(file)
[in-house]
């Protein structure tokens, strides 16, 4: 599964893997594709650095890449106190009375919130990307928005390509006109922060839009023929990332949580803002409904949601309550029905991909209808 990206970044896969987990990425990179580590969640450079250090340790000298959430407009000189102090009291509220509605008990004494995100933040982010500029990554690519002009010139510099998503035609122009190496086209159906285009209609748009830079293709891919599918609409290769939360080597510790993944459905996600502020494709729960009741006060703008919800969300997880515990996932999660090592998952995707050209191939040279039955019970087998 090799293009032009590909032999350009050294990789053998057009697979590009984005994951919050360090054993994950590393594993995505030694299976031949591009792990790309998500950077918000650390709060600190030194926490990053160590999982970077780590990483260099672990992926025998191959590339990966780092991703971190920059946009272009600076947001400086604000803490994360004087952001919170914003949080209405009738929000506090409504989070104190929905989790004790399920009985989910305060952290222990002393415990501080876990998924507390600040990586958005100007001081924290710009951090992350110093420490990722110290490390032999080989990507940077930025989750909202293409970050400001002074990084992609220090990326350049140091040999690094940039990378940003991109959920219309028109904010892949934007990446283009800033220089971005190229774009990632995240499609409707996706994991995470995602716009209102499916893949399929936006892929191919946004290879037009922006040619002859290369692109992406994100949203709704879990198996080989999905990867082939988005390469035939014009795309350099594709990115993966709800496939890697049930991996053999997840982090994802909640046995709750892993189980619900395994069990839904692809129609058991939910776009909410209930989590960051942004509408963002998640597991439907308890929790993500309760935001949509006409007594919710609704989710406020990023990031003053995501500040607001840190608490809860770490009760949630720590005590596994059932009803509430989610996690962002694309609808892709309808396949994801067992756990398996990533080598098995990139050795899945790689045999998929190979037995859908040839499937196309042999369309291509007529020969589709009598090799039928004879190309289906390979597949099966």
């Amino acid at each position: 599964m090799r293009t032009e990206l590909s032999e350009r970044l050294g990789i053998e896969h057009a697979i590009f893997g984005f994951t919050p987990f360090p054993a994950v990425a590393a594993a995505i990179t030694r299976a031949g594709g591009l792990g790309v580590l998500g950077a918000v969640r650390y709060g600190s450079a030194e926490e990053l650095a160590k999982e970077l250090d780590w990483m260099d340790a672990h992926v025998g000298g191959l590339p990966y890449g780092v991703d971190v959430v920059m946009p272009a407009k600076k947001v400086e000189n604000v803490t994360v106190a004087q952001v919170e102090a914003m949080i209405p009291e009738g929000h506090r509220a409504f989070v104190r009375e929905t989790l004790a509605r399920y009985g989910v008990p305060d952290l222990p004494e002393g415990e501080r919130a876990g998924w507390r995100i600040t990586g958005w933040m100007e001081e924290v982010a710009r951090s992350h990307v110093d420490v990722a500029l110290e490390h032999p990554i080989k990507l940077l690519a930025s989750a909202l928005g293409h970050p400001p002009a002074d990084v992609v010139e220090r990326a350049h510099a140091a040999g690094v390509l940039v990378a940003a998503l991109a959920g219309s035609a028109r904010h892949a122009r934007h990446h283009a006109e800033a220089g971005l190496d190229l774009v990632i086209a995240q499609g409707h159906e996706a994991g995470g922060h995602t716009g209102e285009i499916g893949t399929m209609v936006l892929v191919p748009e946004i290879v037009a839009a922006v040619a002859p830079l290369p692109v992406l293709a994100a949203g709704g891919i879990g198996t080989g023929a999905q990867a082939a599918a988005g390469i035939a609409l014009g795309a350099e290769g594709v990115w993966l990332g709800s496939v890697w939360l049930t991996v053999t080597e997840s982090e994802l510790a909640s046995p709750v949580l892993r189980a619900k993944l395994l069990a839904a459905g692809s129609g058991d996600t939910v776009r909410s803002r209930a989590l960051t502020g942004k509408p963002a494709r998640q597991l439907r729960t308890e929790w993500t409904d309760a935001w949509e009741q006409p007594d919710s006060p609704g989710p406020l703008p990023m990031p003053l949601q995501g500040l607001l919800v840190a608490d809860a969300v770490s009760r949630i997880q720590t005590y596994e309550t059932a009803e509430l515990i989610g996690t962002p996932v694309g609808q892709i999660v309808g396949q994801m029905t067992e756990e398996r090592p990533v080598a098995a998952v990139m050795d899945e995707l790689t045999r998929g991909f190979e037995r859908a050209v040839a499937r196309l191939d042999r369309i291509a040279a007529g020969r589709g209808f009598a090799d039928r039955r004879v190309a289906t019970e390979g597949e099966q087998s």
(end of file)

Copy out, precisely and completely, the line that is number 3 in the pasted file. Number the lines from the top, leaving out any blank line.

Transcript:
């Amino acid at each position: 599964m090799r293009t032009e990206l590909s032999e350009r970044l050294g990789i053998e896969h057009a697979i590009f893997g984005f994951t919050p987990f360090p054993a994950v990425a590393a594993a995505i990179t030694r299976a031949g594709g591009l792990g790309v580590l998500g950077a918000v969640r650390y709060g600190s450079a030194e926490e990053l650095a160590k999982e970077l250090d780590w990483m260099d340790a672990h992926v025998g000298g191959l590339p990966y890449g780092v991703d971190v959430v920059m946009p272009a407009k600076k947001v400086e000189n604000v803490t994360v106190a004087q952001v919170e102090a914003m949080i209405p009291e009738g929000h506090r509220a409504f989070v104190r009375e929905t989790l004790a509605r399920y009985g989910v008990p305060d952290l222990p004494e002393g415990e501080r919130a876990g998924w507390r995100i600040t990586g958005w933040m100007e001081e924290v982010a710009r951090s992350h990307v110093d420490v990722a500029l110290e490390h032999p990554i080989k990507l940077l690519a930025s989750a909202l928005g293409h970050p400001p002009a002074d990084v992609v010139e220090r990326a350049h510099a140091a040999g690094v390509l940039v990378a940003a998503l991109a959920g219309s035609a028109r904010h892949a122009r934007h990446h283009a006109e800033a220089g971005l190496d190229l774009v990632i086209a995240q499609g409707h159906e996706a994991g995470g922060h995602t716009g209102e285009i499916g893949t399929m209609v936006l892929v191919p748009e946004i290879v037009a839009a922006v040619a002859p830079l290369p692109v992406l293709a994100a949203g709704g891919i879990g198996t080989g023929a999905q990867a082939a599918a988005g390469i035939a609409l014009g795309a350099e290769g594709v990115w993966l990332g709800s496939v890697w939360l049930t991996v053999t080597e997840s982090e994802l510790a909640s046995p709750v949580l892993r189980a619900k993944l395994l069990a839904a459905g692809s129609g058991d996600t939910v776009r909410s803002r209930a989590l960051t502020g942004k509408p963002a494709r998640q597991l439907r729960t308890e929790w993500t409904d309760a935001w949509e009741q006409p007594d919710s006060p609704g989710p406020l703008p990023m990031p003053l949601q995501g500040l607001l919800v840190a608490d809860a969300v770490s009760r949630i997880q720590t005590y596994e309550t059932a009803e509430l515990i989610g996690t962002p996932v694309g609808q892709i999660v309808g396949q994801m029905t067992e756990e398996r090592p990533v080598a098995a998952v990139m050795d899945e995707l790689t045999r998929g991909f190979e037995r859908a050209v040839a499937r196309l191939d042999r369309i291509a040279a007529g020969r589709g209808f009598a090799d039928r039955r004879v190309a289906t019970e390979g597949e099966q087998s």